I know it has been 5 months since the last chapter. In this series I have been sharing how God worked to move us to Iowa and have us start a Christian Camp. The last 5 months have been consumed with moving out of Iowa and back to the South. We are now moved so I can continue my story.

God provided the perfect site for us to build Living Water Farms Christian Camp. But, we still needed a place to live. It is a little hard to look for a house to rent or buy when you have no regular income and your house has not sold to at least provide a down payment. So, Larry kept driving 45 miles each way to work on the property and we waited and prayed. One day in August Dave Phelps came to us and offered for us to use his father’s farm house. Mr. Phelps had died and the will stipulated that the house was to go to whatever family member needed it. At that time, no one needed a house. Dave told Larry that we were welcome to live there rent free while we got the camp up and running. It turned out that we lived there for 1 1/2 years rent free and the only thing we paid for was our telephone. Dave took care of the electricity and we used wood to heat the place in the winter.

What a blessing to see how God could provide for our family even though we had no income that we could count on!  This house was only about 3 miles from the camp property so it saved my husband tons of time and gas while he was working on the buildings.  This also gave us a place to keep staff and speakers during the first few summers of camp.

The first summer we held camp was called the “Pioneer Year” for good reason.  We had no electricity or running water.  All the meals were cooked either in my or the cook, Dorland Abernathy’s, kitchen.  Then Dorland and 2 college boys carried it all out to the camp and when they were done, all the dirty dishes came back to my kitchen to be washed.  When the weather was good, they could drive the food right up to the dining area.  Rain caused problems.  In Iowa if you don’t have gravel on the roads, rain turns that black dirt to thick mud which is almost as bad as driving on ice.  We had day after day of rain that year.  Many times the boys had to walk all the food and dishes in through the woods and haul it back out.  Many of the staff have lasting memories of what it was like without gravel on those roads. 🙂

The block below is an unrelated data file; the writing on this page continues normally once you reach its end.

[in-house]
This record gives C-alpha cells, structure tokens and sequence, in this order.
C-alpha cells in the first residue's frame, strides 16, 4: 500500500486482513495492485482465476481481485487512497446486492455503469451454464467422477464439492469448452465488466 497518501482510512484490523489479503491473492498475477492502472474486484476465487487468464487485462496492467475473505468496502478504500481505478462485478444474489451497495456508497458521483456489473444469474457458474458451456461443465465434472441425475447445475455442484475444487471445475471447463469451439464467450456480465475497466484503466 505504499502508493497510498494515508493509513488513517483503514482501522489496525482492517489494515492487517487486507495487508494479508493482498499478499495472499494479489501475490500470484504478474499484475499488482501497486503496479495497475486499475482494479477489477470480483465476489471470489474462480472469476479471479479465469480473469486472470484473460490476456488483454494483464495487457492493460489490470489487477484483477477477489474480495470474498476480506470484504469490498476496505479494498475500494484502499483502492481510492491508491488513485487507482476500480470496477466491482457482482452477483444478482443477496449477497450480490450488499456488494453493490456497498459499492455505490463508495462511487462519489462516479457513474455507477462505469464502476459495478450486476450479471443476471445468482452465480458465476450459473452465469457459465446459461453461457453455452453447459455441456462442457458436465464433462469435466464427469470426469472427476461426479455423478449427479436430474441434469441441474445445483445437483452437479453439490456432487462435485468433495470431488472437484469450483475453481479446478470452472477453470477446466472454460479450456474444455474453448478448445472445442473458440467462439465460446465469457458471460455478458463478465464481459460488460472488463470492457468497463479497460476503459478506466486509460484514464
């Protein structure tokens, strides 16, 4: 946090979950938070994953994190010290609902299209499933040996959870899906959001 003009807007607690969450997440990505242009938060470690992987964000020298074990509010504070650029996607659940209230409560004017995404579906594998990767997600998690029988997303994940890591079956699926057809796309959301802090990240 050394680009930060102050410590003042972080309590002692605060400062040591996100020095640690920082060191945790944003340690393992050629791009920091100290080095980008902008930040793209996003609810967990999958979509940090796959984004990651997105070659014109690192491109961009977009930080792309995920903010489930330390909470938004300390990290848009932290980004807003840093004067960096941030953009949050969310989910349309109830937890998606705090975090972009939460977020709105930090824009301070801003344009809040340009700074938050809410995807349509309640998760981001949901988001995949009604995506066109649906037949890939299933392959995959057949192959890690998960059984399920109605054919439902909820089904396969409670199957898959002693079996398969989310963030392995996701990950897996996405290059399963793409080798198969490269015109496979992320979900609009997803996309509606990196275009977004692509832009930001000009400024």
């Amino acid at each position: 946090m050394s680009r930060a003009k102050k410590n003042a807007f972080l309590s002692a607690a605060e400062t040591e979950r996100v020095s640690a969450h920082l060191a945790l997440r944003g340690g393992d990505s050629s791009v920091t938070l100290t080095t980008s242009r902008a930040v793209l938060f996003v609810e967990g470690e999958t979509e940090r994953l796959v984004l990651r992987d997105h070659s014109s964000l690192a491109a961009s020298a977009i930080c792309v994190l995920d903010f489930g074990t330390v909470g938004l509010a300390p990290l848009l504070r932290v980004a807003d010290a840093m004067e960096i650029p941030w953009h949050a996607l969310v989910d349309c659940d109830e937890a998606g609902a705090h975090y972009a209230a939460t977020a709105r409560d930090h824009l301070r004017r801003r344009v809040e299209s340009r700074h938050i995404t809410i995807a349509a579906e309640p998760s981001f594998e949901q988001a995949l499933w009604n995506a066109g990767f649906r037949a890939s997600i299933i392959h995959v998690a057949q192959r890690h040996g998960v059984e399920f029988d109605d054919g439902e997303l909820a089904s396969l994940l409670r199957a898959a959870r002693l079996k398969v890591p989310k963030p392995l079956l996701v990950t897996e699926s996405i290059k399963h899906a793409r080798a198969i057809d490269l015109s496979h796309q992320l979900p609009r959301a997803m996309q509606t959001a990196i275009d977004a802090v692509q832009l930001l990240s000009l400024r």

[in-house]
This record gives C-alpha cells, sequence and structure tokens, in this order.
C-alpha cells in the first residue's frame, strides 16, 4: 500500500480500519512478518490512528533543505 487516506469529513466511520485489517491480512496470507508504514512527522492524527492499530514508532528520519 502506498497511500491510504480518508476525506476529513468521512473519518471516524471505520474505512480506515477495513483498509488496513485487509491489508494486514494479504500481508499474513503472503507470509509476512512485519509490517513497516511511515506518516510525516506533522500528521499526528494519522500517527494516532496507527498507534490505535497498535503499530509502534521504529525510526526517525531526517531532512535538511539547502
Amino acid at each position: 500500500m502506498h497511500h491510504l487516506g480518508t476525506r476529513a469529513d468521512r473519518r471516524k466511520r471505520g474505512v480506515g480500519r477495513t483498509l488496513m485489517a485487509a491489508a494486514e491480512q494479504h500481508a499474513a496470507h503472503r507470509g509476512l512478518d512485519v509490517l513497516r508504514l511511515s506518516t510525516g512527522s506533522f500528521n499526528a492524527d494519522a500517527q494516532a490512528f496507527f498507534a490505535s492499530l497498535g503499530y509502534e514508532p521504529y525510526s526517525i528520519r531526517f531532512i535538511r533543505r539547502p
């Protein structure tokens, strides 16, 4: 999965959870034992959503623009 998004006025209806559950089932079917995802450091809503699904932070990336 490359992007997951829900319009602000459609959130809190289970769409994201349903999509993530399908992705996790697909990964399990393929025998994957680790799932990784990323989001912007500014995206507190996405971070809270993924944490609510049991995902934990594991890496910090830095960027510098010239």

For showers, Larry built an outdoor shower for us to use.  There was a gravity fed black hose going from the 1000 gallon water tank to the showers.  If it was a sunny day and you were one of the first in line, you would have a nice, hot shower.  Otherwise, brace yourself for cold water!  There were so many things that were not done that first year.  But the speakers did their best, the staff worked hard with a smile on their face, and God worked in hearts.  Years later some kids actually said they missed the camp being so rustic.  Not me!  I was delighted when we finally got running water, a water heater for the kitchen and electricity.

What’s the lesson here?  Most of us in America take for granted that our electricity will work.  We can plug in our appliances and they will work for us.  We expect to have hot water when we turn on the faucet and unlimited water to wash whatever we need to clean.  In short, compared to the rest of the world, we are spoiled!  Those first few summers at camp taught many of us what we were capable of when faced with the lack of modern conveniences.  The right attitude and a sense of humor goes a long way to help us overcome in difficult circumstances.  Also, it is easier to keep the right perspective when other Christians are there working beside you to help ease the burden.  Many of the trials that God allowed us to experience in building Living Water Farms were shared by others who had a burden to see the camp up and running.  I believe we all learned to say with Paul “I have learned in whatsoever state I am, therewith to be content.”  Philippians 4:11b